Some online trading brokers offer futures contracts, or investors can trade through a centralised exchange.
Benefits Of Trading Futures
Investors can trade futures on a margin basis, allowing them to borrow leverage from their broker to increase their position size. The outcome is that the possible gains are multiplied, but there is an equal increase in the size of the associated risk.
The advantage is that a trader can control a powerful position with a relatively small margin. However, this can be disastrous if the value of the underlying stock or asset moves in the wrong direction and exacerbates their loss.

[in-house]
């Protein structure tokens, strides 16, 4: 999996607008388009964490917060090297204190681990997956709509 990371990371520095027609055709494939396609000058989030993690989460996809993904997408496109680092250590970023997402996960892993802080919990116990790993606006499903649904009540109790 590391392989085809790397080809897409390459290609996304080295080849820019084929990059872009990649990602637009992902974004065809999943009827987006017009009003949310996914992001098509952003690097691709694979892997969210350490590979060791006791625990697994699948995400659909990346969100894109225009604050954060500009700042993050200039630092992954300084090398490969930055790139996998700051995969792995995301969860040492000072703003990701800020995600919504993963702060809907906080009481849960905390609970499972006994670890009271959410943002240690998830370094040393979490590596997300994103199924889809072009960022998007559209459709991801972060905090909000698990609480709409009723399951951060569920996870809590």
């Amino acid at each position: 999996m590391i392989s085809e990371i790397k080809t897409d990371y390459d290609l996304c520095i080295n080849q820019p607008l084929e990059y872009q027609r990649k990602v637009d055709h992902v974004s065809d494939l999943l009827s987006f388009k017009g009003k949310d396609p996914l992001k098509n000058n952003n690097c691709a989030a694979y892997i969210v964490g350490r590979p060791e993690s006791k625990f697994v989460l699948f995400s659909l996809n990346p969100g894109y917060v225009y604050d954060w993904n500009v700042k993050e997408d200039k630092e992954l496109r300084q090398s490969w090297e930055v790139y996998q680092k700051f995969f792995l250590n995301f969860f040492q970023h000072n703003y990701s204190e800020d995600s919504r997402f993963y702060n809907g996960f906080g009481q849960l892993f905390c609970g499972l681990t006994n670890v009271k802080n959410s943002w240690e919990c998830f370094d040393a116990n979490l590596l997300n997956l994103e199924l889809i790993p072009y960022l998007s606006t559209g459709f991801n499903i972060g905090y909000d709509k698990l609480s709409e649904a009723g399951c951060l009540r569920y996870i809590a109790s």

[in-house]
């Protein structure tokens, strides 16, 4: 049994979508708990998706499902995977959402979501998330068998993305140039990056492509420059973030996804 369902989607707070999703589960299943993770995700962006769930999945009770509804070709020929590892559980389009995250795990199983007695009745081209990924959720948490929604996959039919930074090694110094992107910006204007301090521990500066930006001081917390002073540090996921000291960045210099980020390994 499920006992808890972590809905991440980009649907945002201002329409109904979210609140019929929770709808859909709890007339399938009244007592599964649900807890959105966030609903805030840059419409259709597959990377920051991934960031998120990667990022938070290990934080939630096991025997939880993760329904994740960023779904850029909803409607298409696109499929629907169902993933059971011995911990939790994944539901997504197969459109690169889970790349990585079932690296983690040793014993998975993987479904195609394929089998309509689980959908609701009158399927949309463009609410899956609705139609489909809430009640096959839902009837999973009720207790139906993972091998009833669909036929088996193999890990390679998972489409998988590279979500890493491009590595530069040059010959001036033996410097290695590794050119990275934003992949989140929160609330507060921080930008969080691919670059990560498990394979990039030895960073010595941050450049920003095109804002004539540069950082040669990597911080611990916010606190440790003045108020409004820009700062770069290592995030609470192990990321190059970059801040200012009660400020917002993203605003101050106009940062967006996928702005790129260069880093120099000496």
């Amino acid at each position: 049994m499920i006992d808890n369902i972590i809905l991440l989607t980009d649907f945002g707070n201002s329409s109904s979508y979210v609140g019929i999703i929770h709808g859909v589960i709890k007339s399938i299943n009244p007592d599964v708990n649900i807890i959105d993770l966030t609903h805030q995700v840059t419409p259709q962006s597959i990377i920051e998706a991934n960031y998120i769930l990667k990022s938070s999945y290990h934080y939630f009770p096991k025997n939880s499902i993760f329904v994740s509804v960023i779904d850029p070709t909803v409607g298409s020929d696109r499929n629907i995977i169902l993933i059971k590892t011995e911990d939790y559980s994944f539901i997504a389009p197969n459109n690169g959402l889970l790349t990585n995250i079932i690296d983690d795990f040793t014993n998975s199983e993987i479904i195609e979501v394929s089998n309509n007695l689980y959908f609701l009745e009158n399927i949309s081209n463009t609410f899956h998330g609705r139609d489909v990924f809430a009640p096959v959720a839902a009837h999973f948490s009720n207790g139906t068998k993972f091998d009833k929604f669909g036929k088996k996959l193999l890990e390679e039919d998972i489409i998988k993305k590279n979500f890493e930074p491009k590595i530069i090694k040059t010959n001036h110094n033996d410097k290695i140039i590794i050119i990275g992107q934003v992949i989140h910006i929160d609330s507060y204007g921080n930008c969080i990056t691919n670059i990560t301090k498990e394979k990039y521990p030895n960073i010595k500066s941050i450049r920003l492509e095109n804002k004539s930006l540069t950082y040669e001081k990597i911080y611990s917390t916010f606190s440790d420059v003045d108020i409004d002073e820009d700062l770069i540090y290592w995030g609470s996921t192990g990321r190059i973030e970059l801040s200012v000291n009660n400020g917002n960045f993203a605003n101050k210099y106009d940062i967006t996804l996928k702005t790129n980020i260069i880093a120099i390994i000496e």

Traders often use futures to diversify their portfolios or to offset a risk linked with another asset. They can trade futures on almost anything to spread their fund across asset classes, sectors, markets, and countries.
The other typical use of futures is to protect investment assets from losses or safeguard anticipated returns.
For example, if a producer needs to purchase wheat in a specific month of the year, they might buy a futures contract expiring around the same time to protect them from the risk of price rises on the spot markets.
Commodity producers also use futures, taking a short position and selling a product through a contract for a pre-scheduled delivery date. Then, they are guaranteed to sell at that price when the contract matures.
Downsides To Trading Futures